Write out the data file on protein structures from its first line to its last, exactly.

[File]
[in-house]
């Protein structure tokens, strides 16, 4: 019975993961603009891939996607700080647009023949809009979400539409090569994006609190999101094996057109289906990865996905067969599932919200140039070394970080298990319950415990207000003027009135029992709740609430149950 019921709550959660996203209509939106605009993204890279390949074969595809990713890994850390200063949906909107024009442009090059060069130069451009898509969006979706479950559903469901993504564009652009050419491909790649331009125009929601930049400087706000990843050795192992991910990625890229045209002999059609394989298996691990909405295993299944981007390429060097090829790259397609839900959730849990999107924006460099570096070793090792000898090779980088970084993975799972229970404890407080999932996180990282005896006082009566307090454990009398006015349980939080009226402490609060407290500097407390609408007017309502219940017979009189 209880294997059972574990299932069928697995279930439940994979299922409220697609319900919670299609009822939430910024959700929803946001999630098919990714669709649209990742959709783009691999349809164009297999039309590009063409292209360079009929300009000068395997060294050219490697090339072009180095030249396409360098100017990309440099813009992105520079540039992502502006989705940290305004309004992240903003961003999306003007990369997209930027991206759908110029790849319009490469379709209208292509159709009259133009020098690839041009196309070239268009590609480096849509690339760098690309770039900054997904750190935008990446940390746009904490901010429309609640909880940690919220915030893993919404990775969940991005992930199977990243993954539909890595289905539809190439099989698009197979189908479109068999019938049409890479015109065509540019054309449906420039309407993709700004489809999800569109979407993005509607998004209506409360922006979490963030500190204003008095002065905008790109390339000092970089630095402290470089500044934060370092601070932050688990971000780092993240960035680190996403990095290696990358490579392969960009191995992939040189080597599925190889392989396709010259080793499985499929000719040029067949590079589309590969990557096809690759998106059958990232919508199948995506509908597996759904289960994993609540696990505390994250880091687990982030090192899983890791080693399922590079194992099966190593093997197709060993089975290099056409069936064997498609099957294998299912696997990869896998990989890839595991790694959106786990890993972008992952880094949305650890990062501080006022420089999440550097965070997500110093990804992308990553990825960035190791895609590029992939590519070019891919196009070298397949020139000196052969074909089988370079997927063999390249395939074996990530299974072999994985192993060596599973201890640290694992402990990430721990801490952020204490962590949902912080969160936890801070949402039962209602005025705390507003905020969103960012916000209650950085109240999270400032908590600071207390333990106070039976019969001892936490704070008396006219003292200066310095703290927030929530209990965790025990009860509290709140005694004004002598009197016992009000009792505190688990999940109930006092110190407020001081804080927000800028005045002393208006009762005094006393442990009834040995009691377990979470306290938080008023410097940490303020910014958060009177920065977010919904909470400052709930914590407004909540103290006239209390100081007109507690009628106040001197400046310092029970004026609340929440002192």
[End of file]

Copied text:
[in-house]
């Protein structure tokens, strides 16, 4: 019975993961603009891939996607700080647009023949809009979400539409090569994006609190999101094996057109289906990865996905067969599932919200140039070394970080298990319950415990207000003027009135029992709740609430149950 019921709550959660996203209509939106605009993204890279390949074969595809990713890994850390200063949906909107024009442009090059060069130069451009898509969006979706479950559903469901993504564009652009050419491909790649331009125009929601930049400087706000990843050795192992991910990625890229045209002999059609394989298996691990909405295993299944981007390429060097090829790259397609839900959730849990999107924006460099570096070793090792000898090779980088970084993975799972229970404890407080999932996180990282005896006082009566307090454990009398006015349980939080009226402490609060407290500097407390609408007017309502219940017979009189 209880294997059972574990299932069928697995279930439940994979299922409220697609319900919670299609009822939430910024959700929803946001999630098919990714669709649209990742959709783009691999349809164009297999039309590009063409292209360079009929300009000068395997060294050219490697090339072009180095030249396409360098100017990309440099813009992105520079540039992502502006989705940290305004309004992240903003961003999306003007990369997209930027991206759908110029790849319009490469379709209208292509159709009259133009020098690839041009196309070239268009590609480096849509690339760098690309770039900054997904750190935008990446940390746009904490901010429309609640909880940690919220915030893993919404990775969940991005992930199977990243993954539909890595289905539809190439099989698009197979189908479109068999019938049409890479015109065509540019054309449906420039309407993709700004489809999800569109979407993005509607998004209506409360922006979490963030500190204003008095002065905008790109390339000092970089630095402290470089500044934060370092601070932050688990971000780092993240960035680190996403990095290696990358490579392969960009191995992939040189080597599925190889392989396709010259080793499985499929000719040029067949590079589309590969990557096809690759998106059958990232919508199948995506509908597996759904289960994993609540696990505390994250880091687990982030090192899983890791080693399922590079194992099966190593093997197709060993089975290099056409069936064997498609099957294998299912696997990869896998990989890839595991790694959106786990890993972008992952880094949305650890990062501080006022420089999440550097965070997500110093990804992308990553990825960035190791895609590029992939590519070019891919196009070298397949020139000196052969074909089988370079997927063999390249395939074996990530299974072999994985192993060596599973201890640290694992402990990430721990801490952020204490962590949902912080969160936890801070949402039962209602005025705390507003905020969103960012916000209650950085109240999270400032908590600071207390333990106070039976019969001892936490704070008396006219003292200066310095703290927030929530209990965790025990009860509290709140005694004004002598009197016992009000009792505190688990999940109930006092110190407020001081804080927000800028005045002393208006009762005094006393442990009834040995009691377990979470306290938080008023410097940490303020910014958060009177920065977010919904909470400052709930914590407004909540103290006239209390100081007109507690009628106040001197400046310092029970004026609340929440002192």